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MS: Yup, modeling and scholarships. I applied to some nice colleges [including] Stanford, and then I realized, I can't go to Stanford; it's across the country! I didn't have enough money to go away, though I'd love to know what my life would be like if I'd gone to Stanford. It would have been a very different life. I wanted to stay in New York—that's why I went to Barnard College, which was, to me, the best college I could go to. And I enjoyed my experience there. I married during my sophomore year, so that was exciting. I never expected that. I finished at Barnard and went straight to work in the stock market, where I was very challenged. There were few women on Wall Street, and yet, I had the best time. I was extremely successful. My boss at that time, Andy Monness, is now a close friend, and he is selling my stock like crazy! He still believes in me.

O: This month in O, we're focusing on the power of our thoughts to change our lives. How has the way you think about yourself brought you to this point in your life?

MS: I can almost bend steel with my mind. I can bend anything if I try hard enough. I can make myself do almost anything. But you can get too strong like that, so you have to be careful. You have to temper your strength. You're like that, Oprah, I know you are. And as an actress, you can really do that.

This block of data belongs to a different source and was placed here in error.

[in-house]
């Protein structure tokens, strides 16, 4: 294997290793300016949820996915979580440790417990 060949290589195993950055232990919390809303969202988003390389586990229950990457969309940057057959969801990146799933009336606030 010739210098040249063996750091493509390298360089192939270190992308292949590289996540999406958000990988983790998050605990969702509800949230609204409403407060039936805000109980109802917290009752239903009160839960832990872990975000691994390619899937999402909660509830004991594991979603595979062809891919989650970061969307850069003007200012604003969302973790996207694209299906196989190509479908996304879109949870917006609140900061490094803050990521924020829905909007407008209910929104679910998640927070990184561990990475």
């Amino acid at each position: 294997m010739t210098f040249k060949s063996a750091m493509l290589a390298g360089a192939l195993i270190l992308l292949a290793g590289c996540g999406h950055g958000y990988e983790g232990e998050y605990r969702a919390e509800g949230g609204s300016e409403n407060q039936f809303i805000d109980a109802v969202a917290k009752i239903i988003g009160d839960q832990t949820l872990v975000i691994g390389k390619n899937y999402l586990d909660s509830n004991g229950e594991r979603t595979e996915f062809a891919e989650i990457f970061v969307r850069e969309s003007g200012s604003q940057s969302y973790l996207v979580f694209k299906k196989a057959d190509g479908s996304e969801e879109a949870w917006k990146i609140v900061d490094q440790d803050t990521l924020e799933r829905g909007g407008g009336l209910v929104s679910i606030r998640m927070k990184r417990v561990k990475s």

O: Yes, it's the ability to focus that gives you the power.

MS: It's putting your brain behind anything and making it happen.

O: Do you believe that as a woman thinketh, so she is?

MS: Yes. And it's great. But you have to temper it.

O: Is that because you know how strong you are?

MS: Oh, yeah.

O: Do you think you are stronger than you need to be?

MS: I'm even physically stronger than I have to be.

O: Everybody acknowledges you as the queen of exterior things. Do you have an inner life? Do you meditate?

MS: No, I don't meditate. I can't. I'm too hyperactive. But I do like to take treks [on Mount Everest, in the Amazon and in Acadia National Park, which is close to my home in Maine]. And those long treks are a kind of meditation.

O: So you use activity to give back to yourself?

MS: I probably think more about nature than I think about myself.

O: Really?

MS: I think about other things and people more than I think of myself. I don't like to think about myself a lot. If I think about myself, I'll get selfish. And I don't want to be selfish.

O: So you nurture your spirit by being outdoors?

MS: Through nature. And through other creatures—animals. That gives me a lot of pleasure.

O: You've said that building your company is one of your greatest accomplishments. But when you think about your attributes and what you have to offer, what are you most proud of?

MS: Giving information that will help everybody live better. That's a teacher's dream—to accumulate information and disperse it in a form that allows people to choose the way they're going to use it. That's what I think I do best.

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